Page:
How do I use masks to im­prove my Pho­to­shop work­flow?

ImagineFX: Sci-fi & Fantasy Art magazine - - Imagine Nation | Artist Q & A -

Wayne Kemp, Poland

An­swer Paul replies

Masks can seem daunt­ing to a new artist, but once you start us­ing them you’ll never go back. They come in two flavours: Layer masks and Clip­ping masks. Think of the for­mer as the ul­ti­mate re­place­ment for the Eraser tool: while an Eraser serves one pur­pose (the re­moval of in­for­ma­tion on a layer), Clip­ping masks give you plenty of con­trol over the im­age, en­abling you to paint in­for­ma­tion out and back in us­ing your brushes. Clip­ping masks, on the other hand, are es­sen­tially stacks of linked lay­ers in which the bot­tom im­age de­fines the bound­aries for the rest. This is great for sep­a­rat­ing el­e­ments of your im­age, and means you can add tex­ture to a char­ac­ter and not her en­vi­ron­ment, for ex­am­ple.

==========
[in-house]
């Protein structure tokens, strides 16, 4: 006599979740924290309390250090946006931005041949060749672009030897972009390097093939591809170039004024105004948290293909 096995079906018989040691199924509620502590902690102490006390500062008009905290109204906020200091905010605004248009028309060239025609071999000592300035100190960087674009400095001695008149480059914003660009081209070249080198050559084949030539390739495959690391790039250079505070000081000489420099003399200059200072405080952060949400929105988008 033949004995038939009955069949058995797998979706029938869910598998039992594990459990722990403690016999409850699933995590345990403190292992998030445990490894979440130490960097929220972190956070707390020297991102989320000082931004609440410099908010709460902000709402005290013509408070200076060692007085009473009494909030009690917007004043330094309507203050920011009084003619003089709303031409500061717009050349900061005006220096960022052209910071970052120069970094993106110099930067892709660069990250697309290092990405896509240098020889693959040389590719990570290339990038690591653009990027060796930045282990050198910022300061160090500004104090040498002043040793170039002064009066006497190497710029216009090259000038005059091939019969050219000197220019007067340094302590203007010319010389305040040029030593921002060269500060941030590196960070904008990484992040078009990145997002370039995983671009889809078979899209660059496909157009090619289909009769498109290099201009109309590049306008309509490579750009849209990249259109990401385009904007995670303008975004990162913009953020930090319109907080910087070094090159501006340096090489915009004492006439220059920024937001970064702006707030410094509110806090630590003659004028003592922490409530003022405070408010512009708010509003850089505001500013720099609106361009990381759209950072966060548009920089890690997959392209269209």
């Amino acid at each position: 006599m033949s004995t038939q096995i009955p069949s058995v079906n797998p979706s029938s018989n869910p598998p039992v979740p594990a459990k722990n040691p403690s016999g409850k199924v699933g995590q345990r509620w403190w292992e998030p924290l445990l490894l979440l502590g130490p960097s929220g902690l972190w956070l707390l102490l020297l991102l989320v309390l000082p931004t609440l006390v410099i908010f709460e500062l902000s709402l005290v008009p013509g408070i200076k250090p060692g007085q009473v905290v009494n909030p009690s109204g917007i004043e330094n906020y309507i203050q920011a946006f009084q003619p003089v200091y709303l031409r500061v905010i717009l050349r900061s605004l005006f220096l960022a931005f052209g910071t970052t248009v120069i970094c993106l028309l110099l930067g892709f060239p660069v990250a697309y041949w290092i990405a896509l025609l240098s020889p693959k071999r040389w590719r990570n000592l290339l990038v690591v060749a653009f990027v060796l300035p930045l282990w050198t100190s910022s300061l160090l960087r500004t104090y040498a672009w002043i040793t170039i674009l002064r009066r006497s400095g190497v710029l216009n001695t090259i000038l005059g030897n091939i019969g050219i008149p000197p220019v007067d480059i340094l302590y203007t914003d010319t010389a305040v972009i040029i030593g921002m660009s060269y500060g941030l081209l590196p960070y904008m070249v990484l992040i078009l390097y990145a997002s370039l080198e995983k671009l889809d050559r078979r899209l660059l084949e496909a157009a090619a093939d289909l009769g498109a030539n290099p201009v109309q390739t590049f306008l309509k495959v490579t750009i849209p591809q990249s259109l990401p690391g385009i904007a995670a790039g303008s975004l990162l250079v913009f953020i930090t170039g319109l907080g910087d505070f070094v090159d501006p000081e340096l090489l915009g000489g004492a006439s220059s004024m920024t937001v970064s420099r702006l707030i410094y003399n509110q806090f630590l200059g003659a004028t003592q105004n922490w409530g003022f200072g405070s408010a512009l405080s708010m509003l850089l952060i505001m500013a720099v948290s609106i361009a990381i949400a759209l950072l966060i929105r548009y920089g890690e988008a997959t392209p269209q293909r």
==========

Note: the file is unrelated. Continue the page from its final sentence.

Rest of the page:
To cre­ate a layer mask click the square icon with the cir­cle at the bot­tom of the Layer panel. You’ll no­tice that a small, white rec­tan­gle will ap­pear next to the layer. Click the white rec­tan­gle and you switch to Mask paint­ing mode. Now you can draw on the can­vas in black or white to ei­ther erase or add in­for­ma­tion. Layer masks are in­cred­i­bly pow­er­ful for adding tex­ture to an im­age or tweak­ing ad­just­ments, es­pe­cially if you’re work­ing with lots of lay­ers at once.

Clip­ping masks are even sim­pler: cre­ate a new layer over your draw­ing, hold down Alt and hover the mouse be­tween the two; you’ll now see an icon ap­pear. Click and the lay­ers will be linked.

I used layer masks to ap­ply photo tex­tures to this tree. Masks are great for com­bin­ing mul­ti­ple lay­ers with dif­fer­ent layer modes like this. As well as adding tex­ture, Layer masks can be used to add ad­just­ments such as Hue/Sat­u­ra­tion to spe­cific ar­eas.

Newspapers in English

Newspapers from Australia

© PressReader. All rights reserved.